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yeah, I can imagine how the push dagger added an additional issue. Go look closely at the pommel alignment on the drawings of original swords in the pinned post from Peter re: 2 new swords. At least 2 of the pommels are off just a little, but it looks like a lot because of the nature of a double-edged sword and our perceptions.

I would enjoy making a dogbone handle, sort of in the same line as a coffin-hilt but maybe just a little harder. I would do most of the work with files and maybe a rasp here and there. This is a great thread. Fun to watch. Thanks for it!

 

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The adjustable rest I built for my grinder is what comes in handy for doing this sort of thing when you need all four sides the same angle. I'll likely set the shoulders of the handle plunges with chainsaw files and then go to that. I'll get to that in a few weeks. Thanks for following.

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Got something done tonight just to let my mind rest. I looked over the blade the other night and the distal taper seemed to almost bulge about the midpoint of the blade. Kinda hard to gauge though. In a dagger, symmetry is everything. The grinds have to be centered, even, and match on all four surfaces. So I went to the surface plate and holding the ricasso down flat on the surface plate on some 80 and then 220 grit sandpaper, I put pressure on the forward section of the blade holding the ricasso flat against the paper. This left me with a short section of the blade that will have to be reground to bring the centerline back and correct the wave in the distal taper. Would anyone have noticed? Probably not. Sanded to 2K grit and etched and assembled, there wouldn't be much of a way to tell. But I'd know it was there. I'll be back at it tomorrow.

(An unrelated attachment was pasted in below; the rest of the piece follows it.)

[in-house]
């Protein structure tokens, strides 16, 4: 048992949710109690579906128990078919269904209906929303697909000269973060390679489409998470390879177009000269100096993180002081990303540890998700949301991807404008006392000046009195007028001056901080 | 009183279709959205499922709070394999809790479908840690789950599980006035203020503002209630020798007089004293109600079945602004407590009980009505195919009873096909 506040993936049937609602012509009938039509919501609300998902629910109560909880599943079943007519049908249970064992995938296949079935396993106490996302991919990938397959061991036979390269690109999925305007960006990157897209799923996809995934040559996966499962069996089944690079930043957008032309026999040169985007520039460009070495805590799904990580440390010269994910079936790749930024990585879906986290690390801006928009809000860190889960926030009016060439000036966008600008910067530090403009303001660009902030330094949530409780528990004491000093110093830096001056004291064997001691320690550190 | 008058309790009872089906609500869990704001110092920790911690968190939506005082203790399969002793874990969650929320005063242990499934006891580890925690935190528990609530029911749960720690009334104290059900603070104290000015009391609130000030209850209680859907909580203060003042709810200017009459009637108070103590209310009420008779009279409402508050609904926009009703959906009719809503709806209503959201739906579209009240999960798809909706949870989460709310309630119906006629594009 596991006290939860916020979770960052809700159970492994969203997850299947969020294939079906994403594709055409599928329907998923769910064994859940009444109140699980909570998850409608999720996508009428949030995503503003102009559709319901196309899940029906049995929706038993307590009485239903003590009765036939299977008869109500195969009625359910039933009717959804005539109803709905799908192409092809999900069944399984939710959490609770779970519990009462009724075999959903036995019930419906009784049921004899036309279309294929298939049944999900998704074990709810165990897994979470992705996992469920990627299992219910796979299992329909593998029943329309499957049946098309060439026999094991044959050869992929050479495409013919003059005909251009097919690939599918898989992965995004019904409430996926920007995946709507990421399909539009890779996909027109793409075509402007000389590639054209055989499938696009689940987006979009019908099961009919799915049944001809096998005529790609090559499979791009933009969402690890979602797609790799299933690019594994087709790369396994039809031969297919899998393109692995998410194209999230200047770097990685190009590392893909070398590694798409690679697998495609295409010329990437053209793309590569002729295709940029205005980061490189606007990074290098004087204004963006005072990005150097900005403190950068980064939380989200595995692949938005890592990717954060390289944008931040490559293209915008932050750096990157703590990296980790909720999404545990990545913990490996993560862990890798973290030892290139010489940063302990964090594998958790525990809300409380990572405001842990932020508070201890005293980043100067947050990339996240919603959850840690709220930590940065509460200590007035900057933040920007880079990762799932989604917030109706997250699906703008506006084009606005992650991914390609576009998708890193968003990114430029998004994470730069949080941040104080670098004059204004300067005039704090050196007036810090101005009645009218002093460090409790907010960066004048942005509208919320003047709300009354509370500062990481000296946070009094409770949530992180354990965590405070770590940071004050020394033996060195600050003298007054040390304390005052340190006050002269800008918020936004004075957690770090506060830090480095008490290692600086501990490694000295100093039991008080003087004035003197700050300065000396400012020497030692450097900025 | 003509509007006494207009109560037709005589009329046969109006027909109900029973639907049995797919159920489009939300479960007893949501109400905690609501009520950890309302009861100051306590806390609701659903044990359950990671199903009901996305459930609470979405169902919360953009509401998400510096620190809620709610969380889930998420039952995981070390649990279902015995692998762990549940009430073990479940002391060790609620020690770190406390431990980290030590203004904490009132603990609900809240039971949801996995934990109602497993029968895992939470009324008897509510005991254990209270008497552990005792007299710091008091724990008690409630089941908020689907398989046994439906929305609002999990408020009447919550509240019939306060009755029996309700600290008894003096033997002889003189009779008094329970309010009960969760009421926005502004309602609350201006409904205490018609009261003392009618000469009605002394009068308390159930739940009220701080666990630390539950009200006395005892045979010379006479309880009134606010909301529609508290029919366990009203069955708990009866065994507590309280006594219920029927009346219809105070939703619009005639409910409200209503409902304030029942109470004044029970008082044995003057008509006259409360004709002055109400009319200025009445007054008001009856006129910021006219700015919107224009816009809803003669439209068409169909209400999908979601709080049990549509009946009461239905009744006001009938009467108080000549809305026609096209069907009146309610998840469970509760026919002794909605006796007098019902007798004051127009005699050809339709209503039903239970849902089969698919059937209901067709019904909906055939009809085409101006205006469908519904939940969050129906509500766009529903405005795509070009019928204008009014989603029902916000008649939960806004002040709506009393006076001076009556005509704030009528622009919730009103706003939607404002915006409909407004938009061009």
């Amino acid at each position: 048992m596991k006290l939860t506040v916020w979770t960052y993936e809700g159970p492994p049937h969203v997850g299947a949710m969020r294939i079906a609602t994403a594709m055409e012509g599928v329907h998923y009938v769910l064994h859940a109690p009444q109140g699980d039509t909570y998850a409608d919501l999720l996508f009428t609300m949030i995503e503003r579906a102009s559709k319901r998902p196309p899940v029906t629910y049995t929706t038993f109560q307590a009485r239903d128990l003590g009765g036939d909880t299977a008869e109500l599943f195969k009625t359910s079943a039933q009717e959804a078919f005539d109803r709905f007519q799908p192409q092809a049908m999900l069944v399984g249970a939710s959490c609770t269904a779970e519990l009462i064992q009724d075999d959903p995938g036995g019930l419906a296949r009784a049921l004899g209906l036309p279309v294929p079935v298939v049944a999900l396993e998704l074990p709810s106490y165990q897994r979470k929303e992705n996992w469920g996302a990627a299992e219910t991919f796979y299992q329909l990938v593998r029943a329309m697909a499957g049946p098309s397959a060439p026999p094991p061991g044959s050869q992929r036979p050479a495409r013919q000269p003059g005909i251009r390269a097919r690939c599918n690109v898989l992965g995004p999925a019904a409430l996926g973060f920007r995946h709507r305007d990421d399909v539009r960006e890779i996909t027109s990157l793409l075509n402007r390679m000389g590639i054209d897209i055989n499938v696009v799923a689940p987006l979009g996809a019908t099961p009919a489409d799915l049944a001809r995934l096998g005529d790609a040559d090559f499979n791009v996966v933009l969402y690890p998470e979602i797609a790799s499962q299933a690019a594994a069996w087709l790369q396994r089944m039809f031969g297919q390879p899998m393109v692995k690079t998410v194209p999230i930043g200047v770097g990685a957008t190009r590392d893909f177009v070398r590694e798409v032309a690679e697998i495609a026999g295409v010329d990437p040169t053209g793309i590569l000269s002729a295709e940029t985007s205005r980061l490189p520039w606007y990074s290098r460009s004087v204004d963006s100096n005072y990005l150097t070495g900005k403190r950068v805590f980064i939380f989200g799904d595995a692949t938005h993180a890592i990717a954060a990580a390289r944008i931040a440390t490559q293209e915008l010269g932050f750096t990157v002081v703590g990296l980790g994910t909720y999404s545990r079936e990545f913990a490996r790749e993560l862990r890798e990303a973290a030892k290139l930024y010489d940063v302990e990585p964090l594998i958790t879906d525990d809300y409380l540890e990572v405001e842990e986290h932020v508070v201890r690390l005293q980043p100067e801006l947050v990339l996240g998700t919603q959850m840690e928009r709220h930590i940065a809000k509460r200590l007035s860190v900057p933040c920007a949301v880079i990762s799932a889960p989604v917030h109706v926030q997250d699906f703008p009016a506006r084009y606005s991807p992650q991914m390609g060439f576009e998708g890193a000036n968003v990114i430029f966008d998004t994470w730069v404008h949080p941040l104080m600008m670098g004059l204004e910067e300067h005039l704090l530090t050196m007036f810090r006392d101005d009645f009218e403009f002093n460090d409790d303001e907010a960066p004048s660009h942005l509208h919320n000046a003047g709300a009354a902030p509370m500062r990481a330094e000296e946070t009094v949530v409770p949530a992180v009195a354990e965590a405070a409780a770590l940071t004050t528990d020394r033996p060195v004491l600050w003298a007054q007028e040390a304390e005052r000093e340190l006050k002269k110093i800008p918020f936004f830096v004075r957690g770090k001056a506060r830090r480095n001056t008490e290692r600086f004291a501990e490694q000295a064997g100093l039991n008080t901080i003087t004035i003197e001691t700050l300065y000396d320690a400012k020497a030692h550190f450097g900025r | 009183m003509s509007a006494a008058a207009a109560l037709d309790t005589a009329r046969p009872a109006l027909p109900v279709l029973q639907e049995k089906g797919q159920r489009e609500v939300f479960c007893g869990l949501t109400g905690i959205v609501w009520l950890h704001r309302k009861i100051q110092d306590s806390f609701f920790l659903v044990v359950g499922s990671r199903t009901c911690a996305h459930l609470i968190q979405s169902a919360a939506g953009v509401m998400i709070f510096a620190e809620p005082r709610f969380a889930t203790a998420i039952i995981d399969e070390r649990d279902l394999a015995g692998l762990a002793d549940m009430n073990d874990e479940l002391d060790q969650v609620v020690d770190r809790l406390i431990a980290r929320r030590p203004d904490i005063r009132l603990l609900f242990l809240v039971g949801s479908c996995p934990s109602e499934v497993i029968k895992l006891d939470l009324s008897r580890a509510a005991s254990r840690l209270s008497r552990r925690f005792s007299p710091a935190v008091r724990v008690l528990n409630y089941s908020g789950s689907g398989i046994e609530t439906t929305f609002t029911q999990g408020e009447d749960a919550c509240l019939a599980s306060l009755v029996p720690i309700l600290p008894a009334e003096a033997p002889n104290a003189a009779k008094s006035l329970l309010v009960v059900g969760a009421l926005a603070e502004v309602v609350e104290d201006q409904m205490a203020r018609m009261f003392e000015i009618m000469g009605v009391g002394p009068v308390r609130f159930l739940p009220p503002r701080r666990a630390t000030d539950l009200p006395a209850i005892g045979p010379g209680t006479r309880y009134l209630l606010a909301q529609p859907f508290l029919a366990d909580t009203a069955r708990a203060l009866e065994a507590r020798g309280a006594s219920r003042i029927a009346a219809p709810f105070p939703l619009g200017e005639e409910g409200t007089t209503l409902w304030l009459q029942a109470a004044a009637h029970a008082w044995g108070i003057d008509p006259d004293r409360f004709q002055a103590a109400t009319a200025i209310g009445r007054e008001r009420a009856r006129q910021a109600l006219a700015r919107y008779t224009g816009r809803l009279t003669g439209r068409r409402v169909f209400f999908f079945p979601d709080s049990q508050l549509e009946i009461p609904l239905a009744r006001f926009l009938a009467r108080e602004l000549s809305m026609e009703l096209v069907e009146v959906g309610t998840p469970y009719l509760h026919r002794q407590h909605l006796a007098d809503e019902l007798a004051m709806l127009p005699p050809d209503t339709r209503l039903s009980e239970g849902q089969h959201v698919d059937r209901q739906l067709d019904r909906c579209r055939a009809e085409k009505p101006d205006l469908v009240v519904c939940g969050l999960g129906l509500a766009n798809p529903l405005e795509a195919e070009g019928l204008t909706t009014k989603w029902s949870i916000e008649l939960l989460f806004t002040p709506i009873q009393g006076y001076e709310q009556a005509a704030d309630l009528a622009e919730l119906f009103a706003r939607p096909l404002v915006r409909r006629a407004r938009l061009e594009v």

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Love that your surface plate is a piece of stone counter.
I have two in my shop. Same stuff.